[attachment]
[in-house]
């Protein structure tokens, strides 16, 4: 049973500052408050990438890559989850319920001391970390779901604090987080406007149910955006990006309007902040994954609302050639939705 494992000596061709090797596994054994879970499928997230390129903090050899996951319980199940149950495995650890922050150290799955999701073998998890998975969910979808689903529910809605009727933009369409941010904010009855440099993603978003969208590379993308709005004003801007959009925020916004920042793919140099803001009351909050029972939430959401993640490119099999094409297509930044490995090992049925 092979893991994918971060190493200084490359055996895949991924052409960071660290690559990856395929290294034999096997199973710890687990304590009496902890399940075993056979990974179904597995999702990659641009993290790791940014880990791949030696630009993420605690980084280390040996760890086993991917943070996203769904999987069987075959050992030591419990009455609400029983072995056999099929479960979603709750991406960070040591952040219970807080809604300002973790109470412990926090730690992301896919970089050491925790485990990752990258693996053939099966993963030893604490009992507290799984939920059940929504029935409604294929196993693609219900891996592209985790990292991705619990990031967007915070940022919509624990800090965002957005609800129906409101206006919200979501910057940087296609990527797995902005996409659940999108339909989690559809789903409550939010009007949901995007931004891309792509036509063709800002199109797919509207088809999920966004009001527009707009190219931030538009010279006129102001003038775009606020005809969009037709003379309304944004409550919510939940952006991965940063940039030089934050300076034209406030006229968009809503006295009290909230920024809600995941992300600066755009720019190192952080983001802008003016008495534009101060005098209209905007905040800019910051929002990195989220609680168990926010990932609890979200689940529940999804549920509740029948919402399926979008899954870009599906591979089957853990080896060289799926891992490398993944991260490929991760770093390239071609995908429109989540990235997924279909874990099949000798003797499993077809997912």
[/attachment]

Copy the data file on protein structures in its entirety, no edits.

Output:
[in-house]
């Protein structure tokens, strides 16, 4: 049973500052408050990438890559989850319920001391970390779901604090987080406007149910955006990006309007902040994954609302050639939705 494992000596061709090797596994054994879970499928997230390129903090050899996951319980199940149950495995650890922050150290799955999701073998998890998975969910979808689903529910809605009727933009369409941010904010009855440099993603978003969208590379993308709005004003801007959009925020916004920042793919140099803001009351909050029972939430959401993640490119099999094409297509930044490995090992049925 092979893991994918971060190493200084490359055996895949991924052409960071660290690559990856395929290294034999096997199973710890687990304590009496902890399940075993056979990974179904597995999702990659641009993290790791940014880990791949030696630009993420605690980084280390040996760890086993991917943070996203769904999987069987075959050992030591419990009455609400029983072995056999099929479960979603709750991406960070040591952040219970807080809604300002973790109470412990926090730690992301896919970089050491925790485990990752990258693996053939099966993963030893604490009992507290799984939920059940929504029935409604294929196993693609219900891996592209985790990292991705619990990031967007915070940022919509624990800090965002957005609800129906409101206006919200979501910057940087296609990527797995902005996409659940999108339909989690559809789903409550939010009007949901995007931004891309792509036509063709800002199109797919509207088809999920966004009001527009707009190219931030538009010279006129102001003038775009606020005809969009037709003379309304944004409550919510939940952006991965940063940039030089934050300076034209406030006229968009809503006295009290909230920024809600995941992300600066755009720019190192952080983001802008003016008495534009101060005098209209905007905040800019910051929002990195989220609680168990926010990932609890979200689940529940999804549920509740029948919402399926979008899954870009599906591979089957853990080896060289799926891992490398993944991260490929991760770093390239071609995908429109989540990235997924279909874990099949000798003797499993077809997912």